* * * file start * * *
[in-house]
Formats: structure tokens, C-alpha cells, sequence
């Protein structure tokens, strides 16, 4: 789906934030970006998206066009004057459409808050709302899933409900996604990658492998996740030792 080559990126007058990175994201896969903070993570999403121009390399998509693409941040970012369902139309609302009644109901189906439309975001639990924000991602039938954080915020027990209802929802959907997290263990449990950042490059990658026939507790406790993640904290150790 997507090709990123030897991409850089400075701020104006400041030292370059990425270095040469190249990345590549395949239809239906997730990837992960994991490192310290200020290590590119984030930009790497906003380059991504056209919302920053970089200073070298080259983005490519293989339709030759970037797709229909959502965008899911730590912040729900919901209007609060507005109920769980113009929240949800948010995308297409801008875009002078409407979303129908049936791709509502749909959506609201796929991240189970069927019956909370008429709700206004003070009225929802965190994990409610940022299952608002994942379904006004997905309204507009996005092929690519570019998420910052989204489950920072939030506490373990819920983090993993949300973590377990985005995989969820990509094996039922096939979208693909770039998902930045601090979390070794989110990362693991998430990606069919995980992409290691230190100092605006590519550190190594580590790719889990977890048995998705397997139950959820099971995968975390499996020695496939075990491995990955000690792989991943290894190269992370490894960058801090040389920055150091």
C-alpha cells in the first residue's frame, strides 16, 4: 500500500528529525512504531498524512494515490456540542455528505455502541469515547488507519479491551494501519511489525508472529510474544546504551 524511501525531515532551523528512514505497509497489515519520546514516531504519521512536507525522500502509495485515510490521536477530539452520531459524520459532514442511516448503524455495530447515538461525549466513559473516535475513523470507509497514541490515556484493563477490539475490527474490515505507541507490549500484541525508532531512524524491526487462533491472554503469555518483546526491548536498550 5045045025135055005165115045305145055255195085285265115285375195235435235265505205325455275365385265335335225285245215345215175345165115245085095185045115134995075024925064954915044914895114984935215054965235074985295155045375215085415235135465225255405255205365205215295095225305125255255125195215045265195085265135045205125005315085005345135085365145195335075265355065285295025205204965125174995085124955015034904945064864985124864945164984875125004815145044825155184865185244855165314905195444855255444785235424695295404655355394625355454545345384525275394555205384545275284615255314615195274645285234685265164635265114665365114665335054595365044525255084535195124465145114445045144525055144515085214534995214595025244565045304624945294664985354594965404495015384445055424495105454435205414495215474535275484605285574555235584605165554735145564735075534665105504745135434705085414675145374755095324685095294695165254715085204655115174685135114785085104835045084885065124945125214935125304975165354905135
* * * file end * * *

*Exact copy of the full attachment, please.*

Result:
[in-house]
Formats: structure tokens, C-alpha cells, sequence
């Protein structure tokens, strides 16, 4: 789906934030970006998206066009004057459409808050709302899933409900996604990658492998996740030792 080559990126007058990175994201896969903070993570999403121009390399998509693409941040970012369902139309609302009644109901189906439309975001639990924000991602039938954080915020027990209802929802959907997290263990449990950042490059990658026939507790406790993640904290150790 997507090709990123030897991409850089400075701020104006400041030292370059990425270095040469190249990345590549395949239809239906997730990837992960994991490192310290200020290590590119984030930009790497906003380059991504056209919302920053970089200073070298080259983005490519293989339709030759970037797709229909959502965008899911730590912040729900919901209007609060507005109920769980113009929240949800948010995308297409801008875009002078409407979303129908049936791709509502749909959506609201796929991240189970069927019956909370008429709700206004003070009225929802965190994990409610940022299952608002994942379904006004997905309204507009996005092929690519570019998420910052989204489950920072939030506490373990819920983090993993949300973590377990985005995989969820990509094996039922096939979208693909770039998902930045601090979390070794989110990362693991998430990606069919995980992409290691230190100092605006590519550190190594580590790719889990977890048995998705397997139950959820099971995968975390499996020695496939075990491995990955000690792989991943290894190269992370490894960058801090040389920055150091």
C-alpha cells in the first residue's frame, strides 16, 4: 500500500528529525512504531498524512494515490456540542455528505455502541469515547488507519479491551494501519511489525508472529510474544546504551 524511501525531515532551523528512514505497509497489515519520546514516531504519521512536507525522500502509495485515510490521536477530539452520531459524520459532514442511516448503524455495530447515538461525549466513559473516535475513523470507509497514541490515556484493563477490539475490527474490515505507541507490549500484541525508532531512524524491526487462533491472554503469555518483546526491548536498550 5045045025135055005165115045305145055255195085285265115285375195235435235265505205325455275365385265335335225285245215345215175345165115245085095185045115134995075024925064954915044914895114984935215054965235074985295155045375215085415235135465225255405255205365205215295095225305125255255125195215045265195085265135045205125005315085005345135085365145195335075265355065285295025205204965125174995085124955015034904945064864985124864945164984875125004815145044825155184865185244855165314905195444855255444785235424695295404655355394625355454545345384525275394555205384545275284615255314615195274645285234685265164635265114665365114665335054595365044525255084535195124465145114445045144525055144515085214534995214595025244565045304624945294664985354594965404495015384445055424495105454435205414495215474535275484605285574555235584605165554735145564735075534665105504745135434705085414675145374755095324685095294695165254715085204655115174685135114785085104835045084885065124945125214935125304975165354905135